The major stock market averages all posted notable declines last week. The Dow Jones Industrial Average fell 1.9% to 33,964. The Standard & Poor’s 500 Index shed 2.9% to 4,320. The tech-heavy NASDAQ Composite, for its part, tumbled 3.6% to 13,212. For the S&P and NASDAQ, it was their third consecutive weekly decline, and their largest percentage decline since March. The primary factor behind the market drop was, and has been, rising yields and a hawkish Federal Reserve.
The yield on the 10-year Treasury climbed to around 4.5% last week, hitting cycle highs, and its highest level since 2007 – according to Dow Jones Market Data. This rate provides real competition for stocks and acts as a headwind for the overall stock market. Along with the rise in yields on government Treasuries, the much-anticipated Federal Reserve policy meeting last week was generally more hawkish than financial markets anticipated. For a refresher on terminology, dovish refers to cutting interest rates and a loose/expansionary monetary policy stance to stimulate the economy, while hawkish policy involves raising interest rates and tightening the money supply to fight inflation.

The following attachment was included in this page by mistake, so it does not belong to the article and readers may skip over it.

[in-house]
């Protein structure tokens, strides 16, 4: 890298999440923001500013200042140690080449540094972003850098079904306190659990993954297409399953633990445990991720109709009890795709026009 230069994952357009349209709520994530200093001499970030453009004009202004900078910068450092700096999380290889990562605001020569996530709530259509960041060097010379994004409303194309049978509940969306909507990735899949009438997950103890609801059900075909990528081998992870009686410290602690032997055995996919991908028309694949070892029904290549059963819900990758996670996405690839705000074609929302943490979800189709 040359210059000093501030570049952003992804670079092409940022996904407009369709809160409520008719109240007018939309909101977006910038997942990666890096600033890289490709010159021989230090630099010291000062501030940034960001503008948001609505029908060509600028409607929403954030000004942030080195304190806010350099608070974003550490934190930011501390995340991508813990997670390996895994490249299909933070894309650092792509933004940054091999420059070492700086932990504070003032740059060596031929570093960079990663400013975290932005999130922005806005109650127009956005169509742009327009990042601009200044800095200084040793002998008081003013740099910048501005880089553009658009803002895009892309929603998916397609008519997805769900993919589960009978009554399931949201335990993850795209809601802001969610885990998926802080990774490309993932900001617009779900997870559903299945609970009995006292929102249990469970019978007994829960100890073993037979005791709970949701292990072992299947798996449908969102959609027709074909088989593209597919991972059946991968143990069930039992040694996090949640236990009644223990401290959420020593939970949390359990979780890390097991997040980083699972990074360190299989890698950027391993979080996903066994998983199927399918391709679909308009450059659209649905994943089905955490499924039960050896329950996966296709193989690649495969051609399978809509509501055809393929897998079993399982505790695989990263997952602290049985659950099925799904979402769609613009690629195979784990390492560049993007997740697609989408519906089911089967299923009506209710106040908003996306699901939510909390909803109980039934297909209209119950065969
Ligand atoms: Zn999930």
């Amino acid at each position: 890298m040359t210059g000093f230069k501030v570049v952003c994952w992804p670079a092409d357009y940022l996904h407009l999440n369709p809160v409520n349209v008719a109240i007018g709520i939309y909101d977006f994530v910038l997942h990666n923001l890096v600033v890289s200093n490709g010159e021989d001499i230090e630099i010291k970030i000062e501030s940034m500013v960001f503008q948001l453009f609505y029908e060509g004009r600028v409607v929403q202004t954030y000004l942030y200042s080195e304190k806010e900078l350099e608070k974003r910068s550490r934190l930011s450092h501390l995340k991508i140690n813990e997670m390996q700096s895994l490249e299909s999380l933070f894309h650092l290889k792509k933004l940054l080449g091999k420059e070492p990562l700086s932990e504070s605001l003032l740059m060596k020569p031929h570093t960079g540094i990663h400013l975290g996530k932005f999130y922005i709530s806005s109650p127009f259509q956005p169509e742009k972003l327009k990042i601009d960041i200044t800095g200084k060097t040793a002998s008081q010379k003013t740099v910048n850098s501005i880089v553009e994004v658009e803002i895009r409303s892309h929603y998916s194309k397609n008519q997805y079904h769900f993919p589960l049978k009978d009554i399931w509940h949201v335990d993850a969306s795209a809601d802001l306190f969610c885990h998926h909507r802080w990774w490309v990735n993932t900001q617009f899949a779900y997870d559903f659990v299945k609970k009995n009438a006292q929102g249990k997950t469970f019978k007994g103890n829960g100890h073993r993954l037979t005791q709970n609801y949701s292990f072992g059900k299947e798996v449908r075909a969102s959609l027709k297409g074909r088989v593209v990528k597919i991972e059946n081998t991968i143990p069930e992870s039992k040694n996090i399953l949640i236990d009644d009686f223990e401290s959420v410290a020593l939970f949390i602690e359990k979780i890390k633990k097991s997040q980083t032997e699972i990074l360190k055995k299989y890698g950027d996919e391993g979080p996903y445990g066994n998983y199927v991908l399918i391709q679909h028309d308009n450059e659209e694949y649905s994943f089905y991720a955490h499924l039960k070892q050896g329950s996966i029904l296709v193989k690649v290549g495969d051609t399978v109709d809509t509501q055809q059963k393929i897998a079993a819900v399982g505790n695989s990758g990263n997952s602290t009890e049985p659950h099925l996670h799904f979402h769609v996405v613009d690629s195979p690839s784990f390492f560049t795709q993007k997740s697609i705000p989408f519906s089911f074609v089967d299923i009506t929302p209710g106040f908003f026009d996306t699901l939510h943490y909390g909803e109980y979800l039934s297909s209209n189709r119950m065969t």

While the Federal Reserve did not raise interest rates last week, they left the door open for more rate hikes, indicating expectations for one more hike this year (hence the hawkish pause). Additionally, various senior Fed officials who spoke after the meeting are supportive of a more aggressive monetary policy, confirming the message delivered by Chair Powell. The Fed’s current projections are its policy interest rate will remain above 5% well into next year. Bottom line, the higher for longer scenario is weighing on the stock market.
Looking at the week ahead, we’ll be analyzing a couple high profile earnings reports, along with an important read on inflation. Costco Wholesale is scheduled to report earnings on Tuesday after the closing bell, while Nike is out with their numbers on Thursday. On Friday, the U.S. Bureau of Labor Statistics releases August’s PCE (Personal Consumption Expenditures) Index. This inflation data is widely followed by the Federal Reserve and is a critical input to their decision making. Market expectations are the PCE increased by 3.4% year-over-year, while the core PCE (which excludes food and energy) is forecast to have risen 3.9%.
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All the best – Southport Station Financial Management, LLC